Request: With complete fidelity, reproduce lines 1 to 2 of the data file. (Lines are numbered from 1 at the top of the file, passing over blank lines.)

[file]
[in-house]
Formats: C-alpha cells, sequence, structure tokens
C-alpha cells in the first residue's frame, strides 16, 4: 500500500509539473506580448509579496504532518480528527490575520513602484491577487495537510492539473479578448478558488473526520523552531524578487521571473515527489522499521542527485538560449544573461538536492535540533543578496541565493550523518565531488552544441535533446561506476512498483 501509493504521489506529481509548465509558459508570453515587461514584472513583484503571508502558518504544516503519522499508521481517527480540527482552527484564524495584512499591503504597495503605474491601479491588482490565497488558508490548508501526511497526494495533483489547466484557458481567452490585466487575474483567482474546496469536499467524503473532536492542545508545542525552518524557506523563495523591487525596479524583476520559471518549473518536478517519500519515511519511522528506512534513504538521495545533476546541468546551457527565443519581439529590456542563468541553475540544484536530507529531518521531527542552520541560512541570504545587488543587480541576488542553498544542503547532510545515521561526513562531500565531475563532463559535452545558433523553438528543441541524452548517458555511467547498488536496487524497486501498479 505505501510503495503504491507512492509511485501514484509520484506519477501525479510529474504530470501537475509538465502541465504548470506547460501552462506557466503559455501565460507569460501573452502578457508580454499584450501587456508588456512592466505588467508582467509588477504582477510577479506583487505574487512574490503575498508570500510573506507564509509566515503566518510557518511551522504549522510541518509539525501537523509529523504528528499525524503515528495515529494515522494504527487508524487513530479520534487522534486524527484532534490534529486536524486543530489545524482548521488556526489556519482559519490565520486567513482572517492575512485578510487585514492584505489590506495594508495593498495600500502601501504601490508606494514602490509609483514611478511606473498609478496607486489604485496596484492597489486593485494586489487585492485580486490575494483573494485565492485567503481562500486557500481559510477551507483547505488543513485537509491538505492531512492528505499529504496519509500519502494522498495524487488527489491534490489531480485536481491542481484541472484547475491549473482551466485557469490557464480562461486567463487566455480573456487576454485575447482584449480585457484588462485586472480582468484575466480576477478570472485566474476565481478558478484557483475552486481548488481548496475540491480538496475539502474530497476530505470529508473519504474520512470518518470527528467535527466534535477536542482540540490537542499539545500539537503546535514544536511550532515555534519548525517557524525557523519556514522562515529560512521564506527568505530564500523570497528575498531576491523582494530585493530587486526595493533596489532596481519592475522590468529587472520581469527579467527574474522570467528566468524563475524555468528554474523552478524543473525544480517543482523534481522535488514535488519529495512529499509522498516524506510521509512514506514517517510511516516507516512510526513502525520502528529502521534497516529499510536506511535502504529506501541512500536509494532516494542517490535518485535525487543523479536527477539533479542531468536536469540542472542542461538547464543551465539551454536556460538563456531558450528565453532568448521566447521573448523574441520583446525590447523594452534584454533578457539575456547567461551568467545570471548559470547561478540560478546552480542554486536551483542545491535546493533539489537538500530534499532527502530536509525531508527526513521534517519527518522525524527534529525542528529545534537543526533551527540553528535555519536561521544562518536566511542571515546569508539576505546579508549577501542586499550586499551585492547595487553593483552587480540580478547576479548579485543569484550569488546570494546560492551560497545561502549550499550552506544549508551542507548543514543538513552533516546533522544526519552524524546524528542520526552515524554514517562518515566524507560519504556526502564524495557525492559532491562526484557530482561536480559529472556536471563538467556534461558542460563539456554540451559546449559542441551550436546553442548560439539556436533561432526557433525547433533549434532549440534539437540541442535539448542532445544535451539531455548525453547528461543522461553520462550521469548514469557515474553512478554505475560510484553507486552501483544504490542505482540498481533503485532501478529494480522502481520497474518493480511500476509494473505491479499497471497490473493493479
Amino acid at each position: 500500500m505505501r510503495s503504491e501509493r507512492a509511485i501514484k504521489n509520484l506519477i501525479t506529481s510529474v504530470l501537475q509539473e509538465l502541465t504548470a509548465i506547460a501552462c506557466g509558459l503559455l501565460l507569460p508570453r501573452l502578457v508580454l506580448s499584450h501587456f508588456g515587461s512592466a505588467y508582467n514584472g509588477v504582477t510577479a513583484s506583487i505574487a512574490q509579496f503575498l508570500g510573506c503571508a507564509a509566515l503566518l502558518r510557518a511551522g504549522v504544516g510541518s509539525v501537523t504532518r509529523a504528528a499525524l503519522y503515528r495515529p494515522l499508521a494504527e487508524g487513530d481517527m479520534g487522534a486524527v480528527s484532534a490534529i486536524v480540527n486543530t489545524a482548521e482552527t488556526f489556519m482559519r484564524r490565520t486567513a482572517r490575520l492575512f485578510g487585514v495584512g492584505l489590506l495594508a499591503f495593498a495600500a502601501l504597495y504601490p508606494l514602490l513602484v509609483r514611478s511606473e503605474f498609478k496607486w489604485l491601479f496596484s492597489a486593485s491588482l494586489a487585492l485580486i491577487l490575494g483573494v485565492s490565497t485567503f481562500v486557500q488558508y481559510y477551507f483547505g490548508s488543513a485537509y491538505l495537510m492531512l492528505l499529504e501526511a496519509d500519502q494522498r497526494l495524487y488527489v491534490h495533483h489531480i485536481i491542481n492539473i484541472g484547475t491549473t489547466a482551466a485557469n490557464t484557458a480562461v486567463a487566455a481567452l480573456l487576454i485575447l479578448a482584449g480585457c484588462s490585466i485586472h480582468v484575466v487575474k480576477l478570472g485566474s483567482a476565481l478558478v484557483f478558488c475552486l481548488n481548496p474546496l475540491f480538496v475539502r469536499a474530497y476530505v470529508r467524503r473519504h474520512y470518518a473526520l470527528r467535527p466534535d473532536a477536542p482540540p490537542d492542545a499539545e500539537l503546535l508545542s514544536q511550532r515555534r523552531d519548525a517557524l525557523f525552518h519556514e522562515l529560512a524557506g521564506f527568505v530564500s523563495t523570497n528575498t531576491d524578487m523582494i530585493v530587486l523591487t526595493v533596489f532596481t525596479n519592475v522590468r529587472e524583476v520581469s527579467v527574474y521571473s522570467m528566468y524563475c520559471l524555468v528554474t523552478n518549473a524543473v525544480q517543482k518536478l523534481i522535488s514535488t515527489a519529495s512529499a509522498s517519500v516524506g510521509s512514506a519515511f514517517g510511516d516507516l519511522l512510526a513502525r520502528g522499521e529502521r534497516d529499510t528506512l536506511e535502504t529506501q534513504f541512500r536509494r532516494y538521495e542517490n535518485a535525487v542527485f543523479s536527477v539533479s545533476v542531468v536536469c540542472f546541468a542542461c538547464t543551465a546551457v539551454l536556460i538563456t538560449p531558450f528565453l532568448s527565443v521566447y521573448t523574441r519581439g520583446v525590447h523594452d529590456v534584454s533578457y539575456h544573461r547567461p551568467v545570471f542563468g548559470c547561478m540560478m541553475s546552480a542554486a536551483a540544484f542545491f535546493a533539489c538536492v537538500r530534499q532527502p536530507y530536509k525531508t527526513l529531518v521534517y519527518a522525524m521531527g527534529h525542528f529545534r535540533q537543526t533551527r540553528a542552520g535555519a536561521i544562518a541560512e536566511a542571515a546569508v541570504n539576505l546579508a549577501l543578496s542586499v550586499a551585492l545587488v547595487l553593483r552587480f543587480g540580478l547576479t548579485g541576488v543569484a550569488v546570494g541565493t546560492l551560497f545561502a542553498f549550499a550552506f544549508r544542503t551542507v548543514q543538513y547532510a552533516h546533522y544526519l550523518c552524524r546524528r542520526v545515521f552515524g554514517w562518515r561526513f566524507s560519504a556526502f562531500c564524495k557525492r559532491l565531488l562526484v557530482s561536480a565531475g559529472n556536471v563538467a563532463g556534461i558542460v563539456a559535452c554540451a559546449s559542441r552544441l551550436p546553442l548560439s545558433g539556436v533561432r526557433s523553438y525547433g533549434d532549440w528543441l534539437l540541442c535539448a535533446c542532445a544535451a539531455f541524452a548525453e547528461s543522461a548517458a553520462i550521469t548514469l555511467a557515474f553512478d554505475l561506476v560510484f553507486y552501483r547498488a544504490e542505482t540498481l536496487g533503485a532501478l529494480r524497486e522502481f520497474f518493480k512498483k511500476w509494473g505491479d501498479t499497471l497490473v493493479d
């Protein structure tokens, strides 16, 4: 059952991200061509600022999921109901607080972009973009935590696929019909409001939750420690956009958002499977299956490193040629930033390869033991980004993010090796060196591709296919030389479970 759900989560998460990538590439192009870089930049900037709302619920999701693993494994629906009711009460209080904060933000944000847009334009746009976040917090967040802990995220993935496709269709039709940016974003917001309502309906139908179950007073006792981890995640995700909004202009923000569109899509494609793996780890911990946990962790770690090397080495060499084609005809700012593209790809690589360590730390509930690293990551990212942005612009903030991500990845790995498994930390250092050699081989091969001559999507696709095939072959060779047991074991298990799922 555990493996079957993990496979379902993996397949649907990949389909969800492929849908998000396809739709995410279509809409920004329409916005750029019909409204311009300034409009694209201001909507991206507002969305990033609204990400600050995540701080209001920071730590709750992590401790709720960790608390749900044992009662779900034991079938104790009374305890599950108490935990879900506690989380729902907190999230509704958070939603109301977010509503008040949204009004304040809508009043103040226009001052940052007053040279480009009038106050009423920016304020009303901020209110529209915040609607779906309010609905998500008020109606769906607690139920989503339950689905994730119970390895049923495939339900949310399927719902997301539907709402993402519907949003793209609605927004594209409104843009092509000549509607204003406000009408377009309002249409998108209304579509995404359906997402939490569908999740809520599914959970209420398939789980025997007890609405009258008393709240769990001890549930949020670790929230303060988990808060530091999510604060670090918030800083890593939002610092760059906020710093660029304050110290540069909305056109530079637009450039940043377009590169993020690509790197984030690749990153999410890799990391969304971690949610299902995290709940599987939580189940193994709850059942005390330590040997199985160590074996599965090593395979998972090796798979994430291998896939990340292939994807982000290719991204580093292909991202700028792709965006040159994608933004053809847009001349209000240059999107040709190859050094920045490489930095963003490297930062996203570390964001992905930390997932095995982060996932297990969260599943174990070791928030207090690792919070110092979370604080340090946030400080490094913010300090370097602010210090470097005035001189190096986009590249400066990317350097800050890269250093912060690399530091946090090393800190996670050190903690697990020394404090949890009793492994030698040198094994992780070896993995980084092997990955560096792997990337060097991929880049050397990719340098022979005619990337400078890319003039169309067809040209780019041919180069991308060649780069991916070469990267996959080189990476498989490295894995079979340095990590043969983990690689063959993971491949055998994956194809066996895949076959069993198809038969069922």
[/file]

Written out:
[in-house]
Formats: C-alpha cells, sequence, structure tokens